Tina and Colleen found that roughly a third of all species that could be statistically analyzed—thirty-eight out of 118 species—were forest associated. Most of these species come from a small number of genera—Andrena (mining bees), Nomada (brood parasites of mining bees), Colletes (plasterer bees), Osmia (mason bees), Bombus (bumble bees), and Lasioglossum (sweat bees)—and often share some natural-history traits that match the seasonal timing of their habitat. In eastern deciduous forests there is a brief but intensive bloom of spring ephemeral wildflowers, as well as trees and shrubs, in April and May. This bloom ends by June when the trees leaf out and shade the forest understory.


A hairy, black and yellow bumble bee drinks nectar from a yellow flower
The common eastern bumble bee (Bombus impatiens) may be better able to adapt to a changing landscape than are many forest-dwelling bees. (Photograph © Bryan E. Reynolds.)


A minority of forest-associated species—Bombus and some of the Lasioglossum species—are social, maintaining colonies in which multiple overlapping generations are raised throughout the spring and summer. These species have long flight seasons, and may use nonforest habitats once flowers are scarce in the forest. But most forest-associated bee species have short periods of adult activity and flight seasons corresponding to that period of brief springtime bloom; they emerge in March or April and disappear by June. As is typical of short-season species, three-quarters of these bees are solitary, with each female building her own nest in which she lays and provisions her eggs before she dies.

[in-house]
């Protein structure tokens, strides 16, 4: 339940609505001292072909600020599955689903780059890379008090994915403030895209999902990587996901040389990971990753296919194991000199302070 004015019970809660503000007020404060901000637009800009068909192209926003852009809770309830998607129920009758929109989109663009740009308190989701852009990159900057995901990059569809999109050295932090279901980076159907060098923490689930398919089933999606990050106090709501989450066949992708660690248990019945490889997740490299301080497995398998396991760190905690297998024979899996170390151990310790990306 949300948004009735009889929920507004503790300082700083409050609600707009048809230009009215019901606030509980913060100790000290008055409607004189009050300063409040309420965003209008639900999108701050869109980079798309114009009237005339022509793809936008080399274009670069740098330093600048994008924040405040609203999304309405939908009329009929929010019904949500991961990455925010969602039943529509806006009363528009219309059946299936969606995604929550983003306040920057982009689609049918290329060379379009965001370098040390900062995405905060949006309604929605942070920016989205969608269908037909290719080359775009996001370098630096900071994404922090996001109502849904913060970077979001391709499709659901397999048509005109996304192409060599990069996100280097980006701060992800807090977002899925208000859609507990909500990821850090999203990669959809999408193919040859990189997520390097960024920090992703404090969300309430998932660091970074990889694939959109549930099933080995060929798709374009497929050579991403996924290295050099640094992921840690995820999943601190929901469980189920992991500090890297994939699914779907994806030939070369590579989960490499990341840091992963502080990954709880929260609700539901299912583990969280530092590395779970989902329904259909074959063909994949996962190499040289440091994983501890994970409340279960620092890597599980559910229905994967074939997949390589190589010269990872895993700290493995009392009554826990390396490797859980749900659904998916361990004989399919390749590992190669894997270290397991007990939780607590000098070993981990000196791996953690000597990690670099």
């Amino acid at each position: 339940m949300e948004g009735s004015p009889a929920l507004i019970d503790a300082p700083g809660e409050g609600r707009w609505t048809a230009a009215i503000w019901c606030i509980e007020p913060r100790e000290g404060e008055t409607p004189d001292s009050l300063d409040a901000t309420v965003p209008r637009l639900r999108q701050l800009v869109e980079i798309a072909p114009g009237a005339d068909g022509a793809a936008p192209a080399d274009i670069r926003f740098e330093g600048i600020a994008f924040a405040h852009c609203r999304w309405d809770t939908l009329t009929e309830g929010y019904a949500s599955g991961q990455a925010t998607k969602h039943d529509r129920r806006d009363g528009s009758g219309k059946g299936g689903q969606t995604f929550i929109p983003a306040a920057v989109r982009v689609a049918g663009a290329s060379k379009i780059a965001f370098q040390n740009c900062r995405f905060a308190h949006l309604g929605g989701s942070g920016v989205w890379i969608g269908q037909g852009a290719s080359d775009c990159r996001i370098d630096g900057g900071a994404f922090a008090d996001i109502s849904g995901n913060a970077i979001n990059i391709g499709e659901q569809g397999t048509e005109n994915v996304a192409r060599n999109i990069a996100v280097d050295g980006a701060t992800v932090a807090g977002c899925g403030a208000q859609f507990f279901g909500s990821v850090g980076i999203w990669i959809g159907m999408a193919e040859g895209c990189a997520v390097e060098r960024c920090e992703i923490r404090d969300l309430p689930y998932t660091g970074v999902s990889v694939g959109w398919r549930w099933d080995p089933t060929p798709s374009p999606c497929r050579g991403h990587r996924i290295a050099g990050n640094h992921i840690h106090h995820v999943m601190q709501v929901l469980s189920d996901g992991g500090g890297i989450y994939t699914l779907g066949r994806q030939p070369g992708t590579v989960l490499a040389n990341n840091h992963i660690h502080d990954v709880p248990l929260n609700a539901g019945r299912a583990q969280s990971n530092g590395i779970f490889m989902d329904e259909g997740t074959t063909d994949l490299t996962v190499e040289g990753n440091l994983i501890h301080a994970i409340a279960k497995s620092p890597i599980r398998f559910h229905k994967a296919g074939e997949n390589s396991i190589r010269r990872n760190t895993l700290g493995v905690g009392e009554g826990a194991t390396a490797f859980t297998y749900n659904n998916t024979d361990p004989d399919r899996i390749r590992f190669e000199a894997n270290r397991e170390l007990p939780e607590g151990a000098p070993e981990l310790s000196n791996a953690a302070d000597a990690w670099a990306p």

By comparison, a very different set of bee species are associated with the agricultural and suburban landscapes. These human habitats are dominated by species in the family Halictidae (sweat bees), and include many more social species with long flight seasons. As Tina put it in her published paper, “The dominant species in the native forest landscapes are solitary spring-flying bees and their associated brood parasites. In agricultural and urban landscapes these species are replaced by late-season bees from different phylogenetic lineages, many of which are social.”


Looking down on the landscape of New Jersey, the loss of forest to houses and gardens can be seen
New Jersey’s original forest has been fragmented and reduced by housing, industry, and agriculture. The community of bees that the landscape supports has also changed, with a shift away from forest-specialist species. (Photograph: Dan Schenker [CC BY-NC-ND 2.0].)


What about the bee species that are typical of open natural habitats, such as grasslands and meadows? We don’t know for sure, because we couldn’t study them. In the three-state region where we conducted our studies, there are no seven-square-kilometer areas where the landscape consisted predominantly of these habitats. They occur, but only at small scales. We suspect, however, that the bee species from our study system that once used open natural habitats, including the larger open areas created by Native Americans through burning, are found today in the disturbed open habitats created by agriculture and development. Places such as pastures, agricultural field margins, disused fields, residential yards, utility easements, and roadsides bloom throughout the summer and into fall, thus having seasonal timing very different from forests, but similar to that of open natural areas.

Once we knew the identities of the forest-associated bee species, we wanted to know how well they are persisting in today’s fragmented and degraded forests. Colleen set out to answer this question in her PhD research. She worked in central New Jersey, a region densely populated not only with people but also with white-tailed deer, which degrade forests by browsing the understory wildflowers. In these heavily impacted areas she still found thirty-one of the thirty-eight forest-associated bee species, and forest species as a group were common across all of her forested study sites.